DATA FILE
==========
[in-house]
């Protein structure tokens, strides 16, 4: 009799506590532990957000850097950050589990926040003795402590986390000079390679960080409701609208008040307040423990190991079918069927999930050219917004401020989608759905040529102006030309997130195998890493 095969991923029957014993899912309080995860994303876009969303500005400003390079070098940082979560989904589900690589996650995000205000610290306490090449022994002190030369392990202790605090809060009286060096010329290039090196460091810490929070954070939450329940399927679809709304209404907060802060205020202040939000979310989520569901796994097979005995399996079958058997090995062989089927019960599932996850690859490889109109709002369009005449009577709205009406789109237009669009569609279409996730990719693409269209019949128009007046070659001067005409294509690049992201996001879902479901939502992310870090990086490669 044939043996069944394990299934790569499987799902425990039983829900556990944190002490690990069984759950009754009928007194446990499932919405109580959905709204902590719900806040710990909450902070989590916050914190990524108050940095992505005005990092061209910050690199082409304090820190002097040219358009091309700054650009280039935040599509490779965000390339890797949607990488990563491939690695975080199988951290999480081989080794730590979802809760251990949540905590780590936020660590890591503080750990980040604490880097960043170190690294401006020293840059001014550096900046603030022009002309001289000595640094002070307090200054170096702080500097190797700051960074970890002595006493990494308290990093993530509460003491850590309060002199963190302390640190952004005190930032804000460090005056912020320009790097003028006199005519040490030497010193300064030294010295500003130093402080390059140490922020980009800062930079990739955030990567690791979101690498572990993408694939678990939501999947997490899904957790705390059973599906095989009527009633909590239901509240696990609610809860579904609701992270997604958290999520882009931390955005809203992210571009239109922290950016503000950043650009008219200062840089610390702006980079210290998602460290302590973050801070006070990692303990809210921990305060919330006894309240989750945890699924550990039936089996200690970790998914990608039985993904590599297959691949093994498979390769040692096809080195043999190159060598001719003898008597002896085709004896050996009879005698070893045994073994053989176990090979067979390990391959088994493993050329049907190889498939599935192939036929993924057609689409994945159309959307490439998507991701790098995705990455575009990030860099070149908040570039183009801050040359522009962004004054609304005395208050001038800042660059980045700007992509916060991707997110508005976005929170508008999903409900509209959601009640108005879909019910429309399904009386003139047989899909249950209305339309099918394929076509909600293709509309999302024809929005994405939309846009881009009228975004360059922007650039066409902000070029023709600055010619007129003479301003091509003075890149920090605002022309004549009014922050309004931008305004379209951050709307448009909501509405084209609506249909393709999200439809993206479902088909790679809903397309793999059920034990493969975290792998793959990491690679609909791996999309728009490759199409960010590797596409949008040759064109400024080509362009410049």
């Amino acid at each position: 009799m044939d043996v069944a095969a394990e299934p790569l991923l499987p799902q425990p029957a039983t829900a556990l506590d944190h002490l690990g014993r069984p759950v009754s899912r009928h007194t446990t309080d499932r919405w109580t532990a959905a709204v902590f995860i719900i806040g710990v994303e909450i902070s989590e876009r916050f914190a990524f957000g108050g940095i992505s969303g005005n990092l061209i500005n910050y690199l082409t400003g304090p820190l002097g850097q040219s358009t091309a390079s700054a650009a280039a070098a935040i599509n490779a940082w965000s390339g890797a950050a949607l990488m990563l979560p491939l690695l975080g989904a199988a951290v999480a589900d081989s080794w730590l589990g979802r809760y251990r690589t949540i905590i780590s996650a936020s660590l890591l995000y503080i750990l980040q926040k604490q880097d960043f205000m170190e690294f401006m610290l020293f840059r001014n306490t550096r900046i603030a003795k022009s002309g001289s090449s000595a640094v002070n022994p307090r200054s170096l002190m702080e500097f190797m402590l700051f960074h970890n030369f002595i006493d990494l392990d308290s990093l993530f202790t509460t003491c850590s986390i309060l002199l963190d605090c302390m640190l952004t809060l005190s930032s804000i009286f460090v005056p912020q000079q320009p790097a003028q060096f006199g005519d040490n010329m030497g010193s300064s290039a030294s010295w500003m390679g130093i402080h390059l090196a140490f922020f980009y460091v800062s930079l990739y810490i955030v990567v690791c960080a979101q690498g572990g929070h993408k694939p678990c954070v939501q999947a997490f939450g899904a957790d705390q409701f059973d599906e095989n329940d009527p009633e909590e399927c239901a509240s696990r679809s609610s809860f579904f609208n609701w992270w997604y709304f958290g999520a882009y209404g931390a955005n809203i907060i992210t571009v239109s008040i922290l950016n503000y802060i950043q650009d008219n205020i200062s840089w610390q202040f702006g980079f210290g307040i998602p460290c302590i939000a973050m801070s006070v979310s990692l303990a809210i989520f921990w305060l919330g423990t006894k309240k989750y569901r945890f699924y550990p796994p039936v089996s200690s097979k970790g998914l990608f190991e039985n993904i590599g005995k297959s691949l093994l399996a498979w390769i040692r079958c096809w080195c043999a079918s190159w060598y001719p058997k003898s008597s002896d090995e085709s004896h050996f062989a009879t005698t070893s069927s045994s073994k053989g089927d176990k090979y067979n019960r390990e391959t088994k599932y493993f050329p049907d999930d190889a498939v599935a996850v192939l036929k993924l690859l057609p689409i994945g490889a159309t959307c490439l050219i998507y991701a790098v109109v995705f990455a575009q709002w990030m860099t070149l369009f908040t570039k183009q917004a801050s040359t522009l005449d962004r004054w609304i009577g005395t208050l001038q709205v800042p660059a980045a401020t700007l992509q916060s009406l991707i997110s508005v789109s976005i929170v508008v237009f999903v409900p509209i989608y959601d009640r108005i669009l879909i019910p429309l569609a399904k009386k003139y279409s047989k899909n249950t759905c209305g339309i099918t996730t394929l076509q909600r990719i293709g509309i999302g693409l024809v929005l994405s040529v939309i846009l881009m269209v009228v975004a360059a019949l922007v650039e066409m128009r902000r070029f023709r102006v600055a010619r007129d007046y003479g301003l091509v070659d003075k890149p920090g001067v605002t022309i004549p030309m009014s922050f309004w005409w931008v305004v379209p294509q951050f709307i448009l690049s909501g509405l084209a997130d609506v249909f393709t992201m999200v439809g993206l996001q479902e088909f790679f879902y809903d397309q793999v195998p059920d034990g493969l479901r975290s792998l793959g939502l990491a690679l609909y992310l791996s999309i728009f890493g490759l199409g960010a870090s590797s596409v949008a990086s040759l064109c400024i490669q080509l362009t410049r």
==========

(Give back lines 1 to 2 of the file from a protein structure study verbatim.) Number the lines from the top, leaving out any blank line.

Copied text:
[in-house]
């Protein structure tokens, strides 16, 4: 009799506590532990957000850097950050589990926040003795402590986390000079390679960080409701609208008040307040423990190991079918069927999930050219917004401020989608759905040529102006030309997130195998890493 095969991923029957014993899912309080995860994303876009969303500005400003390079070098940082979560989904589900690589996650995000205000610290306490090449022994002190030369392990202790605090809060009286060096010329290039090196460091810490929070954070939450329940399927679809709304209404907060802060205020202040939000979310989520569901796994097979005995399996079958058997090995062989089927019960599932996850690859490889109109709002369009005449009577709205009406789109237009669009569609279409996730990719693409269209019949128009007046070659001067005409294509690049992201996001879902479901939502992310870090990086490669 044939043996069944394990299934790569499987799902425990039983829900556990944190002490690990069984759950009754009928007194446990499932919405109580959905709204902590719900806040710990909450902070989590916050914190990524108050940095992505005005990092061209910050690199082409304090820190002097040219358009091309700054650009280039935040599509490779965000390339890797949607990488990563491939690695975080199988951290999480081989080794730590979802809760251990949540905590780590936020660590890591503080750990980040604490880097960043170190690294401006020293840059001014550096900046603030022009002309001289000595640094002070307090200054170096702080500097190797700051960074970890002595006493990494308290990093993530509460003491850590309060002199963190302390640190952004005190930032804000460090005056912020320009790097003028006199005519040490030497010193300064030294010295500003130093402080390059140490922020980009800062930079990739955030990567690791979101690498572990993408694939678990939501999947997490899904957790705390059973599906095989009527009633909590239901509240696990609610809860579904609701992270997604958290999520882009931390955005809203992210571009239109922290950016503000950043650009008219200062840089610390702006980079210290998602460290302590973050801070006070990692303990809210921990305060919330006894309240989750945890699924550990039936089996200690970790998914990608039985993904590599297959691949093994498979390769040692096809080195043999190159060598001719003898008597002896085709004896050996009879005698070893045994073994053989176990090979067979390990391959088994493993050329049907190889498939599935192939036929993924057609689409994945159309959307490439998507991701790098995705990455575009990030860099070149908040570039183009801050040359522009962004004054609304005395208050001038800042660059980045700007992509916060991707997110508005976005929170508008999903409900509209959601009640108005879909019910429309399904009386003139047989899909249950209305339309099918394929076509909600293709509309999302024809929005994405939309846009881009009228975004360059922007650039066409902000070029023709600055010619007129003479301003091509003075890149920090605002022309004549009014922050309004931008305004379209951050709307448009909501509405084209609506249909393709999200439809993206479902088909790679809903397309793999059920034990493969975290792998793959990491690679609909791996999309728009490759199409960010590797596409949008040759064109400024080509362009410049």